Tuesday, April 21, 2015

Please (neglect to) Nominate Me For This Prestigious (non-)Award!

National Quilters Circle Blogger Awards - Nominate Me badge

A few days ago, I was contacted by a marketing person for something called The National Quilters Circle. He informed me that this circle thing is holding blogger awards and that my blog had come up several times in nominations, presumably for Most Humorous Blog. He thought that I might want to encourage my readers to go and nominate me in this category, so that I can win the coveted title and lord it over all the other quilting humor blogs out there. When quilting humorists get together, I can wear my 2015 National Quilters Sphere Most Humorous Blog Award Winner t-shirt that I will totally have to make myself because they don't actually provide such a thing to the winners, and I can puff out my chest, where the logo is located, and be all, "Do YOU have a 2015 National Quilters Rhomboid Quadrilateral Most Humorous Blog Award Winner t-shirt? NO YOU DON'T." And then that one blogger will rip off her jacket, revealing her own self-made t-shirt and then we'll have to take it outside where I will most definitely mess her up because mama don't play.

So you can see why one might think I would be keen to win such a thing. Now, these contests have come up before, and I have on occasion half-heartedly posted a link on Facebook and suggested that maybe if people had nothing better to do they might want to think about going and nominating me. And a small handful of people always responds. But I have never actually gone on my blog and begged for nominations and votes. BUT NO MORE. Today I stand before you, my hat in my hand, my heart on my sleeve, my Cheetos on their way to my mouth because it's totally snack time, and I entreat you: please go to the National Quilting Illuminati Triangle and nominate my humble little blog for Most Humorous Quilting Blog.

I'm totally kidding. Don't bother. Here's why:

The National Quilters Circle is not a circle of any kind unless you are familiar with the Italian poet Dante. It is the brainchild of a company called TN Marketing, and they specialize in something called "affinity content marketing." The basic idea is that they develop and host video content related to something in which a large number of like-minded people might be interested, such as quilting or recreational dishwasher repair. In fact, the National Quilters Circle is a thing this marketing company came up with themselves. They were not hired by quilters to do this. They also came up with "The Woodworkers Guild of America" (which is not a guild of any kind) and "The Personal Defense Network" (which is not a network of any kind). All of these sites are built on the same platform: there are free videos and there are "premium" videos. You become a paid member in order to access the "premium" videos, and this can be paid as a monthly or a yearly fee. There's a blog. And a couple items thrown into a store for sale, mostly DVDs and more portals for the "premium" service. That's it.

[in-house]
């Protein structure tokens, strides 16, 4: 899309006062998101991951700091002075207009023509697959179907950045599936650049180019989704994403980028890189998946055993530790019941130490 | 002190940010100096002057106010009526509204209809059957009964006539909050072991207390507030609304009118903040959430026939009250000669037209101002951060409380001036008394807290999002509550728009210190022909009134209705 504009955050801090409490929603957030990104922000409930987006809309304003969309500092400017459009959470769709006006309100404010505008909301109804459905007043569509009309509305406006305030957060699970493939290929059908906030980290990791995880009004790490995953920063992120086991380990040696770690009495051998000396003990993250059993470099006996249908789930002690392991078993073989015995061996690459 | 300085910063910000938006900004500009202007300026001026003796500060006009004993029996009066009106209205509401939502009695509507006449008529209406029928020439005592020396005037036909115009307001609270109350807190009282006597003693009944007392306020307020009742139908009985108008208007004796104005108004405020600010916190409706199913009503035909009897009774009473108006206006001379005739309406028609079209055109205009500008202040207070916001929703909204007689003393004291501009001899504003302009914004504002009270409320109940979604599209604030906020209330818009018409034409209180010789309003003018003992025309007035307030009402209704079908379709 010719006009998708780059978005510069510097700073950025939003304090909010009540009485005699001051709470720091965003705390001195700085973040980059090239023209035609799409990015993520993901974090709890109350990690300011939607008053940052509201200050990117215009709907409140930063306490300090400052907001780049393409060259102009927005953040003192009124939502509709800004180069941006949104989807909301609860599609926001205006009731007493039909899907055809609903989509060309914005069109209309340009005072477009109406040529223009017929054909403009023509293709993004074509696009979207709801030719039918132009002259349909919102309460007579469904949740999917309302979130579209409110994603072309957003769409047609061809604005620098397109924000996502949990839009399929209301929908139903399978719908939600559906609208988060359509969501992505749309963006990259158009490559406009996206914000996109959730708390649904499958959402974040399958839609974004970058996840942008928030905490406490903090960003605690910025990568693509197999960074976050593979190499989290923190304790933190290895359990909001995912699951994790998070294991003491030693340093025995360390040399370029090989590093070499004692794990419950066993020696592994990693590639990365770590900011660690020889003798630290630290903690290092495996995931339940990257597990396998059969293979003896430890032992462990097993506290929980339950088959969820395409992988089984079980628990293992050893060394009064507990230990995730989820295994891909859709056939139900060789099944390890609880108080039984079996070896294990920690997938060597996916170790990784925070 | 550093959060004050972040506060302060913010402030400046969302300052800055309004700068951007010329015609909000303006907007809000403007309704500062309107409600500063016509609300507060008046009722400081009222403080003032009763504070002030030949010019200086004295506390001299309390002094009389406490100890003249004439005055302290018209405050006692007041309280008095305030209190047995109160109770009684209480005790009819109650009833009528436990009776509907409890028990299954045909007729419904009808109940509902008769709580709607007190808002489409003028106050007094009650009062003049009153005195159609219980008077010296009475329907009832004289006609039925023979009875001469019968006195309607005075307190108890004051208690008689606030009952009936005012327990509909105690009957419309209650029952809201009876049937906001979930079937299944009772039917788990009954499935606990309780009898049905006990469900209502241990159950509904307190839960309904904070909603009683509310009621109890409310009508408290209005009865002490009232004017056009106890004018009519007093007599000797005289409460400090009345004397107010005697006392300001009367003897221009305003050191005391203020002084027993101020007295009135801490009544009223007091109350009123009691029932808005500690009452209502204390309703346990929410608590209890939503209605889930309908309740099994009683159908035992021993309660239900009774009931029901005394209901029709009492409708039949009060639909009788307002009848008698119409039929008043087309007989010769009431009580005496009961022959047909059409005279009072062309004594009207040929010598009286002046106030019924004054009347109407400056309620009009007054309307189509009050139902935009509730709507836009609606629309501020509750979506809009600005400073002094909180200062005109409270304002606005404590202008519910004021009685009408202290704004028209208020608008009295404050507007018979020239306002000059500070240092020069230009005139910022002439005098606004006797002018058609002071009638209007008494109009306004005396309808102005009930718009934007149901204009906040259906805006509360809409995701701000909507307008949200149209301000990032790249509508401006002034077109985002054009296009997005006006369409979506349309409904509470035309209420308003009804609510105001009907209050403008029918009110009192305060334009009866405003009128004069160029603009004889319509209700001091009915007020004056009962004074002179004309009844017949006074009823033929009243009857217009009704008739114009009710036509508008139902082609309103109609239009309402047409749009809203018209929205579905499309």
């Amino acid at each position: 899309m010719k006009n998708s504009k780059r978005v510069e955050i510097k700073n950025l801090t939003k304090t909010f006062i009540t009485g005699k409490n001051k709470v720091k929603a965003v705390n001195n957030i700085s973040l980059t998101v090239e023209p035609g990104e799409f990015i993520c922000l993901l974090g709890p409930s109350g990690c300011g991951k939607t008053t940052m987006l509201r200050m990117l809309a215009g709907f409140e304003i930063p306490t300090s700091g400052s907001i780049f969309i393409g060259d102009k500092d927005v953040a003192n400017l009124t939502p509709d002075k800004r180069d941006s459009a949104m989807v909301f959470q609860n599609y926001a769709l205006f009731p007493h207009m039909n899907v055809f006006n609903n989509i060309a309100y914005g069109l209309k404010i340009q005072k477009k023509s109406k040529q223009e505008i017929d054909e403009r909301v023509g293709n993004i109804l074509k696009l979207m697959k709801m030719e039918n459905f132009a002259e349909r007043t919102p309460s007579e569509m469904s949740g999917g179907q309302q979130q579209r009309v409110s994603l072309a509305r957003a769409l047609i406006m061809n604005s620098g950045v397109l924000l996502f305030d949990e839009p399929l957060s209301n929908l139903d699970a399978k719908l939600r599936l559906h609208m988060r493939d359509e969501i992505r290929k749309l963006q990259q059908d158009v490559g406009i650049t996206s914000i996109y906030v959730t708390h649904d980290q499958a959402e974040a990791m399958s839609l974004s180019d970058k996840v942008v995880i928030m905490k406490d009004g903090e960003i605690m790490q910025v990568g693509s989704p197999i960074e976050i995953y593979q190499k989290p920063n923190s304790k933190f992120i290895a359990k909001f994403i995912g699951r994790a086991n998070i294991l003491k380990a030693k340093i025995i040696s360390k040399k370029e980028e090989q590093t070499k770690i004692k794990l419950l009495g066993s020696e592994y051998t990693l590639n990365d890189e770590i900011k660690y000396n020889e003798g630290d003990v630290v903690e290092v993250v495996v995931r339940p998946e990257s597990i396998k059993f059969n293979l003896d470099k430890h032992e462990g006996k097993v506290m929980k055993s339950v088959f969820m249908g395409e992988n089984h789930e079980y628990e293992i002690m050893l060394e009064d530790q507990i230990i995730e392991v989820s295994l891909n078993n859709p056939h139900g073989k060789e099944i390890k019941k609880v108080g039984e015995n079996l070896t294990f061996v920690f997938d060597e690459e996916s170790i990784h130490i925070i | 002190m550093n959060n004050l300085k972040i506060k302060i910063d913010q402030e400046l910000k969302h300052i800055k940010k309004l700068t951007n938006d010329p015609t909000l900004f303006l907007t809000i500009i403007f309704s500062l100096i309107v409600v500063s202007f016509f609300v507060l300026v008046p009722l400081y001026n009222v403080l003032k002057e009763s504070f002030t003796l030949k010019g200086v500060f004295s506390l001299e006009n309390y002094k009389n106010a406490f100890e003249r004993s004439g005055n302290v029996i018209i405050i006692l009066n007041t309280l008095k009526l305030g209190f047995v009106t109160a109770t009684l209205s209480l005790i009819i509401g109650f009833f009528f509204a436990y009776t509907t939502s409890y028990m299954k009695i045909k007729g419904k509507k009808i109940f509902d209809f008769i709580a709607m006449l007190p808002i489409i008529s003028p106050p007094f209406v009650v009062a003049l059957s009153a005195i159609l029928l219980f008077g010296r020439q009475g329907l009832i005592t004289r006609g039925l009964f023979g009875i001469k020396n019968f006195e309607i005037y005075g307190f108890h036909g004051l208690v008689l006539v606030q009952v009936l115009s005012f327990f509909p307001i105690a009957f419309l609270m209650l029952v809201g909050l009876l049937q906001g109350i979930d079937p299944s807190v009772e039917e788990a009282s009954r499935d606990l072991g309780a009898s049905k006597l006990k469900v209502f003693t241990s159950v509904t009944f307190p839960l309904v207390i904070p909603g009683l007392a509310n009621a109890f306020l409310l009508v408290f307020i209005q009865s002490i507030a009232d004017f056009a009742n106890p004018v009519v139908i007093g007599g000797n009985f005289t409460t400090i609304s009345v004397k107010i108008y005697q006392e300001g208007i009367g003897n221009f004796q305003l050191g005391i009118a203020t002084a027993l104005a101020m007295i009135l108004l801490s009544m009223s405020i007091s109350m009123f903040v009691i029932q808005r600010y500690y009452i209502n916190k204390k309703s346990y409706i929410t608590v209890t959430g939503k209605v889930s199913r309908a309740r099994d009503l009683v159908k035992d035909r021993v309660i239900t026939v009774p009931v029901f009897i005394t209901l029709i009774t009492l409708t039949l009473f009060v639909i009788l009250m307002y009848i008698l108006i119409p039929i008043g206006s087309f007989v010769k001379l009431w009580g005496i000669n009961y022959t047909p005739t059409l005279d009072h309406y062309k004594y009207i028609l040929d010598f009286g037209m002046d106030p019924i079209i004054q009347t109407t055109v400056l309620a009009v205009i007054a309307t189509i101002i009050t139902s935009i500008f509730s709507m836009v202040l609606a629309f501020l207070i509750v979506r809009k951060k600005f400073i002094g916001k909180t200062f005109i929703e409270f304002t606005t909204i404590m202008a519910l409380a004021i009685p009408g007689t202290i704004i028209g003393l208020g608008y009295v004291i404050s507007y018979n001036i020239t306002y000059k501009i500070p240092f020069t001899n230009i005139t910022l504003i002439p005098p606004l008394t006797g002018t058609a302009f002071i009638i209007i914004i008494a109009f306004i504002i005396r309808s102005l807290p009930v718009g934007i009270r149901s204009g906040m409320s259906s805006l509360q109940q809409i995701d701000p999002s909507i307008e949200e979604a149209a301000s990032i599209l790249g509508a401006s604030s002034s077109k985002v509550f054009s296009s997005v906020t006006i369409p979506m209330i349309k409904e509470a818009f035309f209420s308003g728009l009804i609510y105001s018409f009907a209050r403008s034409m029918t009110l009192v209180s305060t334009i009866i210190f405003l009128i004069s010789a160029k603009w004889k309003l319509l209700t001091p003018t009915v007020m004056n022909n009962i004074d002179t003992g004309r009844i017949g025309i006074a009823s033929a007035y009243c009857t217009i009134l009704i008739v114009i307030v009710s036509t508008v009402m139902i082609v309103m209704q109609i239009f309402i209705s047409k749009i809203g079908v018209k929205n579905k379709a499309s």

In addition, I looked at some of the free videos, and I immediately noticed something. A couple years ago, (itself a part of Fons and Porter and which I don't even think still exists) asked me to review their site, and I got access to a video of my choice. I took screenshots of some of the videos and they were all filmed in this same little studio:

Now check out the background (and the teacher!) of this free video from That National Quilters Circle:

Now, I can't imagine a marketing firm being willing to actually set-up, film, and produce quilting videos themselves; it wouldn't be cost-effective. So, they have to get the content from somewhere—perhaps a place that already produces and markets videos and has extra ones on hand to sell or one that couldn't make their own paid content business model work and can sell it off to another company who wants to try to make a go of it.

None of this is secret and took me literally five minutes of internet clicking to figure out.

Now, before the rabid Randian capitalists among you start calling for my head, let me just say this: I do not care that this company is trying to make money. We're all trying to make money in some fashion. And in an economy that is becoming more and more internet-based, people have to be a bit more creative about how they make that money. I get that. But I also have this old-fashioned streak in me that thinks selling stuff should ideally be a little more straightforward. I have stuff to sell. I hope to have more stuff to sell fairly soon. When I do, I will show you my stuff, and direct you to the place or places where you can purchase it if you wish. If you buy my stuff, it helps my family and keeps me off the streets so I can keep writing goofy shit on the internet for you to enjoy. It's the Circle of Life. But I'm not going to suggest via a cleverly crafted name that buying my stuff makes you a member of some elite club. And I can be totally open about where the stuff I'm selling comes from: me. When The Bitchy Stitcher pops up on your Facebook feed, it's just me. And there's lots of us out there trying to honestly make a buck or two without having to resort to weird branding schemes to do it.